• Lack of user feedback: Building a SaaS product without gathering user feedback is like trying to navigate a new city without a map or local guidance. User feedback is invaluable in understanding their needs and preferences. Designers should create functional prototypes, conduct regular testing, and actively listen to users to make informed design decisions and drive product improvements.
  • Performance issues: Imagine driving on a road filled with potholes and traffic congestion—it would hinder your progress and frustrate you. Similarly, slow or unresponsive interfaces impede the user experience. Designers must prioritize seamless navigation and optimize the product’s performance to provide a smooth and efficient experience.

Creating a user-focused product vision

When working with a product vision in SaaS development, it’s key to keep your users at the heart of everything. Here’s how you can do that:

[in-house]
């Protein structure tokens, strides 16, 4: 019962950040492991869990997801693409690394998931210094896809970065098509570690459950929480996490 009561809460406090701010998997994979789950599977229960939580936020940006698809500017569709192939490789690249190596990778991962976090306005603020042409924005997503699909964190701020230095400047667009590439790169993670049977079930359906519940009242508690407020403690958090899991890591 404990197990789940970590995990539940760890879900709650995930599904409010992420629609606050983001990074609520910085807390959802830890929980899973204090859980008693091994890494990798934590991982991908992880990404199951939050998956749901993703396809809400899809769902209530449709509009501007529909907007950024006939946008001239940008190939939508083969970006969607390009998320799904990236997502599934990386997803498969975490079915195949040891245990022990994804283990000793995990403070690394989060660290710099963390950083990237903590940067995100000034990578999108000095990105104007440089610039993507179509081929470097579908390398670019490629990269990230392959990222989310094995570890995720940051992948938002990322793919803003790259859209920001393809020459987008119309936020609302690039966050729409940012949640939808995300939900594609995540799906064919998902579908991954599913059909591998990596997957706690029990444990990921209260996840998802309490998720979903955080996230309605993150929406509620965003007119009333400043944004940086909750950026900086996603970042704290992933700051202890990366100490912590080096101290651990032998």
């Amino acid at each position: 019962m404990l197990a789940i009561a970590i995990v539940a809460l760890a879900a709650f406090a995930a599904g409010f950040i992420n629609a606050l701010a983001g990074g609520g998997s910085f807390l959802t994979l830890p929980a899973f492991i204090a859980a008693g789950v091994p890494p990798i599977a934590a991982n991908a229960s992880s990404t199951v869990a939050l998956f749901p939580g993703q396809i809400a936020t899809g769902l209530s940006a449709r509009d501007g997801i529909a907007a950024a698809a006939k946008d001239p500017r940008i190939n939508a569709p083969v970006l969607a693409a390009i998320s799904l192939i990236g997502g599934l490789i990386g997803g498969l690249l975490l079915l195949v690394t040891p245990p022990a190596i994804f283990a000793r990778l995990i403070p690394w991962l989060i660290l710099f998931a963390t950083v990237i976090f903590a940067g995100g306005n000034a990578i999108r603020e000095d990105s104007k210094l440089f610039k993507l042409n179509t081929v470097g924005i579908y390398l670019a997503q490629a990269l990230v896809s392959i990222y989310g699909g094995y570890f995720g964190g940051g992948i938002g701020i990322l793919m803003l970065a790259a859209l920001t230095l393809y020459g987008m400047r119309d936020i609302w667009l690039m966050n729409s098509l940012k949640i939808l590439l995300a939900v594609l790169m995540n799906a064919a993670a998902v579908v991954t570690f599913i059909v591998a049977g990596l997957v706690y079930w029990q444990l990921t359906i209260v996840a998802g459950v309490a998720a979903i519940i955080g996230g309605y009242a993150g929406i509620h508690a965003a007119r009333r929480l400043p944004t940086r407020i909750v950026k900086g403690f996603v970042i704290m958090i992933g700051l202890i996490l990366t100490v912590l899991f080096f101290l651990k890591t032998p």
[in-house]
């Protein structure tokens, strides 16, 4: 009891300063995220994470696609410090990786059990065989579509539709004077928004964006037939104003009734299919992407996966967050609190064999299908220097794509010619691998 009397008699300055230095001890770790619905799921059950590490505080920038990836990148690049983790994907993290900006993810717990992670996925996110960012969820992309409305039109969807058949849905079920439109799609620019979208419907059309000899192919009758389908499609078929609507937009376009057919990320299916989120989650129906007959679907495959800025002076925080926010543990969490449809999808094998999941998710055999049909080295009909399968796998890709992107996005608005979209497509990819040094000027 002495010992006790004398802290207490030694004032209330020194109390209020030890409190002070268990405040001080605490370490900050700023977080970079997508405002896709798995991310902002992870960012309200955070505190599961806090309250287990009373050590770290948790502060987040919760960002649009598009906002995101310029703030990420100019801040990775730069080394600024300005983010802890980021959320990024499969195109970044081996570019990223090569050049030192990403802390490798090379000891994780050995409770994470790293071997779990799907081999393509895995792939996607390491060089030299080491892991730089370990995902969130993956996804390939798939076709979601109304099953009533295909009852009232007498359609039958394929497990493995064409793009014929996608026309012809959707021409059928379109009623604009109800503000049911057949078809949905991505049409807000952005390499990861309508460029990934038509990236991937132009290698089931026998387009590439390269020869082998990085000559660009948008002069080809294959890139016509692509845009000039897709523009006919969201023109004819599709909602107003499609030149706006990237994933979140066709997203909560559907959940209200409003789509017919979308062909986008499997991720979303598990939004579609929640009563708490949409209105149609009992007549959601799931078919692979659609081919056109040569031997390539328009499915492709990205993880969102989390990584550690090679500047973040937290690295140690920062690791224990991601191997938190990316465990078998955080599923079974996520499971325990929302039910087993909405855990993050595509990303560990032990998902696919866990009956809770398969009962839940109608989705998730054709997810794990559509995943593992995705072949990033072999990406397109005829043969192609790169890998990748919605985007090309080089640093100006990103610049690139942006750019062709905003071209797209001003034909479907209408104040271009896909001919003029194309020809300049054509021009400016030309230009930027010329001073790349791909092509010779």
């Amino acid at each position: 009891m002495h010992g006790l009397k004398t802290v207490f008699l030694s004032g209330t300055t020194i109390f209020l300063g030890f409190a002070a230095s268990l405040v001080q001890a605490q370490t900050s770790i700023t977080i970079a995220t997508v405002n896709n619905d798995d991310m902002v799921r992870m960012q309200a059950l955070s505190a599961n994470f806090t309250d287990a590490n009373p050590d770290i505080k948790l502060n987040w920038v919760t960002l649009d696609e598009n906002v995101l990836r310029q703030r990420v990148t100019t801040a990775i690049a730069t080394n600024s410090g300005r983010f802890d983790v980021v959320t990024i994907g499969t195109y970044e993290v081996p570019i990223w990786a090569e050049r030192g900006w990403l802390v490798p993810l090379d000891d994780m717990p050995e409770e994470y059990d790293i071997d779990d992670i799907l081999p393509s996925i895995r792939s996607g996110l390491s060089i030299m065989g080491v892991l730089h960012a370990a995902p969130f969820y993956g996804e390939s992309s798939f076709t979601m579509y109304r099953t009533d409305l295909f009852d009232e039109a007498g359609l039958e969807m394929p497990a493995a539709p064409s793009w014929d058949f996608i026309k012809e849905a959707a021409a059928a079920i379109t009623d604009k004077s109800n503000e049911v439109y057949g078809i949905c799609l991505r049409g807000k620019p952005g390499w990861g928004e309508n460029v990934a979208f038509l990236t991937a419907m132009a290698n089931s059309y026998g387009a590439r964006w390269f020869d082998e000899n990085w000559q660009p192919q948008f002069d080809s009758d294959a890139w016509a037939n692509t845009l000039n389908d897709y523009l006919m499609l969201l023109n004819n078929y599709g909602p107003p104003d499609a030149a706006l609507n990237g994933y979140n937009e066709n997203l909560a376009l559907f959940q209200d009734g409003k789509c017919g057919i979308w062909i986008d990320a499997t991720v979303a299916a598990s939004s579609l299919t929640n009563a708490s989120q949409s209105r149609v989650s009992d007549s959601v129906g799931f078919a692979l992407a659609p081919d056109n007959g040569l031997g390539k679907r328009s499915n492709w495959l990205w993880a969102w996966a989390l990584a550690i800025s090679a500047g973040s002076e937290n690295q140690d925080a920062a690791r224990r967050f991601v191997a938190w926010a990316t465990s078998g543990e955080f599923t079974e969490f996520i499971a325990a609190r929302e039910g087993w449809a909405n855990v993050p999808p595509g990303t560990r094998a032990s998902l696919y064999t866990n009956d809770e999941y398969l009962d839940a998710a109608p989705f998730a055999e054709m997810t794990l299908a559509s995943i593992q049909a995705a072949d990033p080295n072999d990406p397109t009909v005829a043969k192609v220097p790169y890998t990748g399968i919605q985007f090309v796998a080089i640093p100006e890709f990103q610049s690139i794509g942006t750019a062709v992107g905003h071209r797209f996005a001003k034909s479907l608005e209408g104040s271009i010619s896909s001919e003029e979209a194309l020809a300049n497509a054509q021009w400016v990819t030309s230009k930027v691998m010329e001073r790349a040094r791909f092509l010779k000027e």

• Getting to know your users: Learn as much as you can about your users. What do they like? What do they struggle with? User research, feedback, and behavior analysis are great ways to get this insight and build your product vision.
  • Including stakeholders: Get key stakeholders involved in shaping the product vision. With input from development, design, marketing, and customer support, you can create a vision that covers all bases.
  • Setting solid goals: Set clear and SMART (Specific, Measurable, Achievable, Relevant, Time-bound) goals for your product. These should tie in with what your users need and give a clear path for your development work.
  • Crafting a powerful story: Tell a story that communicates your product vision in a way that hits home with your team and your users. This should cover what makes your product valuable and the difference it could make to your users.

Attaining a user-focused mindset

A user-focused approach and a clear product vision are key, but they also need a shift in how your development team thinks. Here’s what to keep in mind:

  • Iterative development: Work in a way that allows for quick feedback and regular tweaks. This makes it easier for teams to meet user needs and adjust the product vision when necessary.
  • Regular user feedback: Get user feedback throughout the development process. This helps confirm ideas, find pain points, and adjust the product vision as needed.